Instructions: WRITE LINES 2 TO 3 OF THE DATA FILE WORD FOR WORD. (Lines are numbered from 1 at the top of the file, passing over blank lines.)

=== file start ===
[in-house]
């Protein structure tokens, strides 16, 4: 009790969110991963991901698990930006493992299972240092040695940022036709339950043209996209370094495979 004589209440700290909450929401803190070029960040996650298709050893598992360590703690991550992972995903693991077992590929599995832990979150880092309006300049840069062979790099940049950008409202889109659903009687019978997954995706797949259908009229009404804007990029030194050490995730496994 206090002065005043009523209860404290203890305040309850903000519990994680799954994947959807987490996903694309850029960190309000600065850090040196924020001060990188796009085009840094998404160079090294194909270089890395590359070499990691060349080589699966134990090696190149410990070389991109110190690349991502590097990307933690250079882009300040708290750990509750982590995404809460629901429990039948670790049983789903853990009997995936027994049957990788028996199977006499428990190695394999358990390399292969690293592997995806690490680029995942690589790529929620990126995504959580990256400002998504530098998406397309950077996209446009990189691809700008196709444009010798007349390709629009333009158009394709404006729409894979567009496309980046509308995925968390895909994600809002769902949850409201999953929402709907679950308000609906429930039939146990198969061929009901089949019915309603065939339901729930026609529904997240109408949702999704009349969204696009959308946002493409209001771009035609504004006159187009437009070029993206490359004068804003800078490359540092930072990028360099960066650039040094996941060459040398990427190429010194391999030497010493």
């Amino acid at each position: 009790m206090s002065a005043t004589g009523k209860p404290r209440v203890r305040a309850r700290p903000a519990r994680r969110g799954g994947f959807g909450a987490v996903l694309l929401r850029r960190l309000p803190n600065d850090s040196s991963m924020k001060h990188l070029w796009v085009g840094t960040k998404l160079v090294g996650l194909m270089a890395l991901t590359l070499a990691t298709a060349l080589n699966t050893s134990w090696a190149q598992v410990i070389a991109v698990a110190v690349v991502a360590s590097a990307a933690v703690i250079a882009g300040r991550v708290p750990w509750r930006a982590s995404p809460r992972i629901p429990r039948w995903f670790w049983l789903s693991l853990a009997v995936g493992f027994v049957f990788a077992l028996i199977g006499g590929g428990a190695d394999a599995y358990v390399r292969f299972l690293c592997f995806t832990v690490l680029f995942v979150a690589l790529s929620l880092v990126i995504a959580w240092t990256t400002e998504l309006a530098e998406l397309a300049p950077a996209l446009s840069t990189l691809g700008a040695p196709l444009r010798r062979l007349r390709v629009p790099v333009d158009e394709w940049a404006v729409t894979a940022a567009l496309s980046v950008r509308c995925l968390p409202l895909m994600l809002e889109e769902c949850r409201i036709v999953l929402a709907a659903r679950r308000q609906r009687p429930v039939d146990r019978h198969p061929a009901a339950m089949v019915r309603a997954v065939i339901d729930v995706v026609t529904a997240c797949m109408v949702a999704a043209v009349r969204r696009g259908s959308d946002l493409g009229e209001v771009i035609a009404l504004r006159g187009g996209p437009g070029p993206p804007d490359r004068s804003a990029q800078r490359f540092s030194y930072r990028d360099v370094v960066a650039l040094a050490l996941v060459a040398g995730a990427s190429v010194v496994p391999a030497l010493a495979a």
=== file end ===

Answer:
């Protein structure tokens, strides 16, 4: 009790969110991963991901698990930006493992299972240092040695940022036709339950043209996209370094495979 004589209440700290909450929401803190070029960040996650298709050893598992360590703690991550992972995903693991077992590929599995832990979150880092309006300049840069062979790099940049950008409202889109659903009687019978997954995706797949259908009229009404804007990029030194050490995730496994 206090002065005043009523209860404290203890305040309850903000519990994680799954994947959807987490996903694309850029960190309000600065850090040196924020001060990188796009085009840094998404160079090294194909270089890395590359070499990691060349080589699966134990090696190149410990070389991109110190690349991502590097990307933690250079882009300040708290750990509750982590995404809460629901429990039948670790049983789903853990009997995936027994049957990788028996199977006499428990190695394999358990390399292969690293592997995806690490680029995942690589790529929620990126995504959580990256400002998504530098998406397309950077996209446009990189691809700008196709444009010798007349390709629009333009158009394709404006729409894979567009496309980046509308995925968390895909994600809002769902949850409201999953929402709907679950308000609906429930039939146990198969061929009901089949019915309603065939339901729930026609529904997240109408949702999704009349969204696009959308946002493409209001771009035609504004006159187009437009070029993206490359004068804003800078490359540092930072990028360099960066650039040094996941060459040398990427190429010194391999030497010493």
């Amino acid at each position: 009790m206090s002065a005043t004589g009523k209860p404290r209440v203890r305040a309850r700290p903000a519990r994680r969110g799954g994947f959807g909450a987490v996903l694309l929401r850029r960190l309000p803190n600065d850090s040196s991963m924020k001060h990188l070029w796009v085009g840094t960040k998404l160079v090294g996650l194909m270089a890395l991901t590359l070499a990691t298709a060349l080589n699966t050893s134990w090696a190149q598992v410990i070389a991109v698990a110190v690349v991502a360590s590097a990307a933690v703690i250079a882009g300040r991550v708290p750990w509750r930006a982590s995404p809460r992972i629901p429990r039948w995903f670790w049983l789903s693991l853990a009997v995936g493992f027994v049957f990788a077992l028996i199977g006499g590929g428990a190695d394999a599995y358990v390399r292969f299972l690293c592997f995806t832990v690490l680029f995942v979150a690589l790529s929620l880092v990126i995504a959580w240092t990256t400002e998504l309006a530098e998406l397309a300049p950077a996209l446009s840069t990189l691809g700008a040695p196709l444009r010798r062979l007349r390709v629009p790099v333009d158009e394709w940049a404006v729409t894979a940022a567009l496309s980046v950008r509308c995925l968390p409202l895909m994600l809002e889109e769902c949850r409201i036709v999953l929402a709907a659903r679950r308000q609906r009687p429930v039939d146990r019978h198969p061929a009901a339950m089949v019915r309603a997954v065939i339901d729930v995706v026609t529904a997240c797949m109408v949702a999704a043209v009349r969204r696009g259908s959308d946002l493409g009229e209001v771009i035609a009404l504004r006159g187009g996209p437009g070029p993206p804007d490359r004068s804003a990029q800078r490359f540092s030194y930072r990028d360099v370094v960066a650039l040094a050490l996941v060459a040398g995730a990427s190429v010194v496994p391999a030497l010493a495979a």